## Monday, November 21, 2022

### Dominance and countably infinite fair lotteries

Suppose we have a finitely-additive probability assignment p (perhaps real, perhaps hyperreal) for a countably infinite lottery with tickets 1, 2, ... in such a way that each ticket has infinitesimal probability (where zero counts as an infinitesimal). Now suppose we want to calculate the expected value or previsio EpU of any bounded wager U on the outcome of the lottery, where we think of the wager as assigning a value to each ticket, and the wager is bounded if there is a finite M such that |U(n)| < M for all n.

Here are plausible conditions on the expected value:

1. Dominance: If U1 < U2 everywhere, then EpU1 < EpU2.

2. Binary Wagers: If U is 0 outside A and c on A, then EpU = cP(A).

3. Disjoint Additivity: If U1 and U2 are wagers supported on disjoint events (i.e., there is no n such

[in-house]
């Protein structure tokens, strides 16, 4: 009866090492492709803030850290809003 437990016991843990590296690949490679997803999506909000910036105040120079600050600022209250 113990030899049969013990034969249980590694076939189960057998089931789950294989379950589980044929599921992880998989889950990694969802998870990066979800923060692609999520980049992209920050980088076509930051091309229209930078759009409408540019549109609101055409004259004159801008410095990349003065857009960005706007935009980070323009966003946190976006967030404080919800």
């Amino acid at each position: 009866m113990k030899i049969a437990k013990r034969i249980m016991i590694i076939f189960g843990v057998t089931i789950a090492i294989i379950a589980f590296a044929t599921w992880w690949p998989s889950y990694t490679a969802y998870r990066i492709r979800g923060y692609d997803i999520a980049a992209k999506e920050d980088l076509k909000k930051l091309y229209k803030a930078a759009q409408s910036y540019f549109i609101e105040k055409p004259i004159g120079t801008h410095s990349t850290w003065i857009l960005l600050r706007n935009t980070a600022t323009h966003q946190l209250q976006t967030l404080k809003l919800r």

that U1(n) and U2(n) are both non-zero), then Ep(U1+U2) = EpU1 + EpU2.

But we can’t. For suppose we have it. Let U(n) = 1/(2n). Fix a positive integer m. Let U1(n) be 2 for n ≤ m + 1 and 0 otherwise. Let U2(n) be 1/m for n > m + 1 and 0 for n ≤ m + 1. Then by Binary Wagers and by the fact that each ticket has infinitesimal probability, EpU1 is an infinitesimal α (since the probability of any finite set will be infinitesimal). By Binary Wagers and Dominance, EpU2 ≤ 1/(m+1). Thus by Disjoint Additivity, Ep(U1+U2) ≤ α + 1/(m+1) < 1/m. But U < U1 + U2 everywhere, so by Dominance we have EpU < 1/m. Since 0 < U everywhere, by Dominance and Binary Wagers we have 0 < EpU.

Thus, EpU is a non-zero infinitesimal β. But then β < U(n) for all n, and so by Binary Wagers and Dominance, β < EpU, a contradiction.

I think we should reject Dominance.